The Case for Wet January

I’m in awe of all the people I know doing Dry January, but I’m going to have to sit this one out. I admire you, but I can’t find it in me to make the toughest month of the year even tougher by giving up nice things. I can’t forego my Friday night wine any more than I can give up my Wednesday night cake or Saturday night cheese – on these long, dark, cold (well, not really cold) January days, I need my treats more than ever. I’d go one further and say that for the last decade and a half, I’ve seen January as a time to be extra nice to myself and indulge more than I would in a normal month.

cheese and bubbly

I think it stems from working through Christmas in my twenties and early thirties – I worked in the Funds industry, and the office was always open again on the 27th. So when all my friends were gleefully planning to go to Club 92 on St Stephen’s night, I was wondering if I could chance it for an hour and still be okay for work the next morning. And as someone who gets hangovers after not many drinks at all, this was always a gamble. I usually went along but erred on the side of caution and went home early. Pity party for one. Literally one – none of my friends ever had to work on the 27th. *cue violins*

Then when everyone else was back at work in January – talking about de-toxing and wheatgerm smoothies and never drinking again – my reserves were still full, and I was dying for treats and nights out. So January became a time for catching up with people I hadn’t seen during the manic run up to Christmas, or curling up on the couch with a glass of red wine and a big slice of cake.

Then I had kids and I didn’t work so much over Christmas any more (because plucking a child out of bed at 6.30am on the 28th of December to bring them to crèche is no fun at all) but the early work-mornings were replaced by early baby-mornings, and the result was the same – big nights out are less appealing when you have a baby waking at 4am. And 5am. And 6am.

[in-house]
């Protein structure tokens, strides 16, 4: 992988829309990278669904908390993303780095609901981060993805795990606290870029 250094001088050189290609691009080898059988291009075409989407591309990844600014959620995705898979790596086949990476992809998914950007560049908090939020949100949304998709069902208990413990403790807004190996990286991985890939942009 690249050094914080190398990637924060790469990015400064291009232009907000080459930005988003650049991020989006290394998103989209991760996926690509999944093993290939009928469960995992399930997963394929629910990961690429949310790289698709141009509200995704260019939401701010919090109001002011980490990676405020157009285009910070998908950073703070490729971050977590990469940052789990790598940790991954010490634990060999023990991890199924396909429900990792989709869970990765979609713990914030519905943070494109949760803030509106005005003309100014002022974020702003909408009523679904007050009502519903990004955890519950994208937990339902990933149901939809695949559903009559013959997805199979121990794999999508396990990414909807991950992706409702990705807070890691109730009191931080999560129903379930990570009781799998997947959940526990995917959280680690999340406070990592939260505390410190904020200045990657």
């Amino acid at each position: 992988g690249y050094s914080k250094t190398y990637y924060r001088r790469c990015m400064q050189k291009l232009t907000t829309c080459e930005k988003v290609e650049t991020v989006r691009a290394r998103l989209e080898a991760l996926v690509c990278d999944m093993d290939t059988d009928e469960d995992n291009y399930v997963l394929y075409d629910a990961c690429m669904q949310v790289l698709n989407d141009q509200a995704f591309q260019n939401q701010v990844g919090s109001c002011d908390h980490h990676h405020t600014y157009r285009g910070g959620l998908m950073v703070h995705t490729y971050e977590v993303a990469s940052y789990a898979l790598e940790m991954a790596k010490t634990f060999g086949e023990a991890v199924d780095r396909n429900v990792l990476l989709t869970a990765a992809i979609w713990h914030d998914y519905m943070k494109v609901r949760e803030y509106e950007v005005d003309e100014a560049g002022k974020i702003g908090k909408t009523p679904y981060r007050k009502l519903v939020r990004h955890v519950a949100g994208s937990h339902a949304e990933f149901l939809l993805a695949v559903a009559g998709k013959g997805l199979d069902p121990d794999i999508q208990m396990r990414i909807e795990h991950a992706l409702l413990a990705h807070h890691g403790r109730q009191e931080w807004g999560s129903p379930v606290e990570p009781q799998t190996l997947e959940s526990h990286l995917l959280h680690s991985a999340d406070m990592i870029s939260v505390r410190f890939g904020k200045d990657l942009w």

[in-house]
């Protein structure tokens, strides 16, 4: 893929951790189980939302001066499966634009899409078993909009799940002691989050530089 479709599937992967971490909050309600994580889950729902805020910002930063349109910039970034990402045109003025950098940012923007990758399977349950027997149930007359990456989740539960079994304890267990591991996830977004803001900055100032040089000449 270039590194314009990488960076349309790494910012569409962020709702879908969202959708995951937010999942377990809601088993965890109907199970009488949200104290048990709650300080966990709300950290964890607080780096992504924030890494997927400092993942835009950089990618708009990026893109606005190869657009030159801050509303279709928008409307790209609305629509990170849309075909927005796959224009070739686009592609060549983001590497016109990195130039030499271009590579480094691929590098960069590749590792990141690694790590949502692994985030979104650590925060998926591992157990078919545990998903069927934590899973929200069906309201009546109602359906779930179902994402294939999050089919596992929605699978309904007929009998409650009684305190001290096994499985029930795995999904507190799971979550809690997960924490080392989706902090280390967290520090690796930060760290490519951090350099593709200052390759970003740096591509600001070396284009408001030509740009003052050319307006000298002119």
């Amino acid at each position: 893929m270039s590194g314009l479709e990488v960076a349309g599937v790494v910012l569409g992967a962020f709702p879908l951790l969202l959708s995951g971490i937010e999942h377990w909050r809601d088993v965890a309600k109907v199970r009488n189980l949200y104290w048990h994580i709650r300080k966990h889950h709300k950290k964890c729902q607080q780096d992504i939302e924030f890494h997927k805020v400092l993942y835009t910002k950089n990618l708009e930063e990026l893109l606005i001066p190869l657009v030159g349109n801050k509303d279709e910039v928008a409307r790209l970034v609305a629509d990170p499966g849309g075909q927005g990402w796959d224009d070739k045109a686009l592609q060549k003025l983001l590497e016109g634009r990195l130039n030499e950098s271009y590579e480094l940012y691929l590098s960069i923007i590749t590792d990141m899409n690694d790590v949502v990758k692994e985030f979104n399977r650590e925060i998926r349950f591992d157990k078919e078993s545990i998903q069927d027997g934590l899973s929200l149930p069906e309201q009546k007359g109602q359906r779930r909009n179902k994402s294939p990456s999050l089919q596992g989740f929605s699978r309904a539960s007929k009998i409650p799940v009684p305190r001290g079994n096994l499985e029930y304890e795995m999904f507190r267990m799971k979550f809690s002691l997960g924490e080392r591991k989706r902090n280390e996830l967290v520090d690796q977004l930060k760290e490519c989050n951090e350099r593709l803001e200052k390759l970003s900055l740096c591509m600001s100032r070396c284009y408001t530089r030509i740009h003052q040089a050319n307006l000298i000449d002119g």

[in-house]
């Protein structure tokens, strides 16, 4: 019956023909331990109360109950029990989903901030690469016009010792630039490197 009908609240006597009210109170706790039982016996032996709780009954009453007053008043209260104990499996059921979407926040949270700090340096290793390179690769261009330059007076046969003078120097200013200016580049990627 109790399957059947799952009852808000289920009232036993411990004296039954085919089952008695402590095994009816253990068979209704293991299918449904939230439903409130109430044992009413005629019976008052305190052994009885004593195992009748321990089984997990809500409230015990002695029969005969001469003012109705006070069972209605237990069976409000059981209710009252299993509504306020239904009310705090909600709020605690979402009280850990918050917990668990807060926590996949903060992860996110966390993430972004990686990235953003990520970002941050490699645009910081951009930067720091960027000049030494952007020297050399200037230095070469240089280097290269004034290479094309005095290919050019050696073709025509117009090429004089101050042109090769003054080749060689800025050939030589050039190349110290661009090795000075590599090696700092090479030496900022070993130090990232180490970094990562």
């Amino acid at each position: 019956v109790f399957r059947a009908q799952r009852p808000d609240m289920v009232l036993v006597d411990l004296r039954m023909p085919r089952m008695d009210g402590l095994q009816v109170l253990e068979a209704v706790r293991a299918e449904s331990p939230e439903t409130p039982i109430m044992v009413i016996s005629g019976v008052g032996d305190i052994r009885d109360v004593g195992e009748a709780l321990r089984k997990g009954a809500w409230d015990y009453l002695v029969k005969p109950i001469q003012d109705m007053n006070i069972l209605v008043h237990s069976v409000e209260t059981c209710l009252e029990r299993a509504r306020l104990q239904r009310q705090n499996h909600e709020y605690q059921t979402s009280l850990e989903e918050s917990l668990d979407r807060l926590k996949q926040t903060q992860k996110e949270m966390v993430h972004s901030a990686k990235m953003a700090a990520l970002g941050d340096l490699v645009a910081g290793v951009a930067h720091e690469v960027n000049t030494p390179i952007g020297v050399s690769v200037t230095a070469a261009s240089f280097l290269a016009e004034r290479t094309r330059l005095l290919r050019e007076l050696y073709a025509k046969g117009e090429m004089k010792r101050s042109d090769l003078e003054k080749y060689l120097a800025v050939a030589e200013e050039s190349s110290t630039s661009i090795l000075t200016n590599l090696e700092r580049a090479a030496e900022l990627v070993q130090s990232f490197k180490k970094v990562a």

And now the 4am and the 5am wake-ups don’t happen anymore, and the commute is long gone, but the January treat habit hasn’t gone away. This is of course also because the house is still full of treats – I appear to have bought enough food for a family three times the size of my own, meaning we still have a full pudding, 12 mince pies, an unopened box of biscuits, a tin of Celebrations, and one and half jars of brandy butter.

Of course I don’t mean I’ll be indulging every night – just about as often as I would in any other month plus a little bit more, to get me through. And if this sounds like a big excuse for having pudding tonight, and cheese tomorrow night and wine with both, then yes, you’re absolutely right, it is. And with one and a half jars of brandy butter to get through, I suspect we may be looking at Wet February too.

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7 thoughts on “The Case for Wet January”

  1. I’m with you on this! I used to work in retail so Christmas time off was limited to Christmas and Stephens Day (it’s limited to just Christmas Day now which is just awful, why do people feel the need to go shopping on Stephens Day?? If you really can’t manage 2 days in a row without shopping at least do it online!!)

    I never saw the point in killing yourself in January? Why not ease yourself in gently? Don’t eat half a tin of celebrations in one, maybe just have a quarter of a tin instead 😉

    1. I’m so with you on all of that. Now I do understand that if someone is just sick of chocolate or sick of wine or whatever and doesn’t want to go near it. But people who’d love a treat but make themselves go through a dry month – nooooo!

    1. Absolutely! My Celebrations and my Lidl chocolate ginger hearts are not going in the bin. Actually I looked in the cupboard today and I think we might be good till Easter… enjoy the treats 🙂

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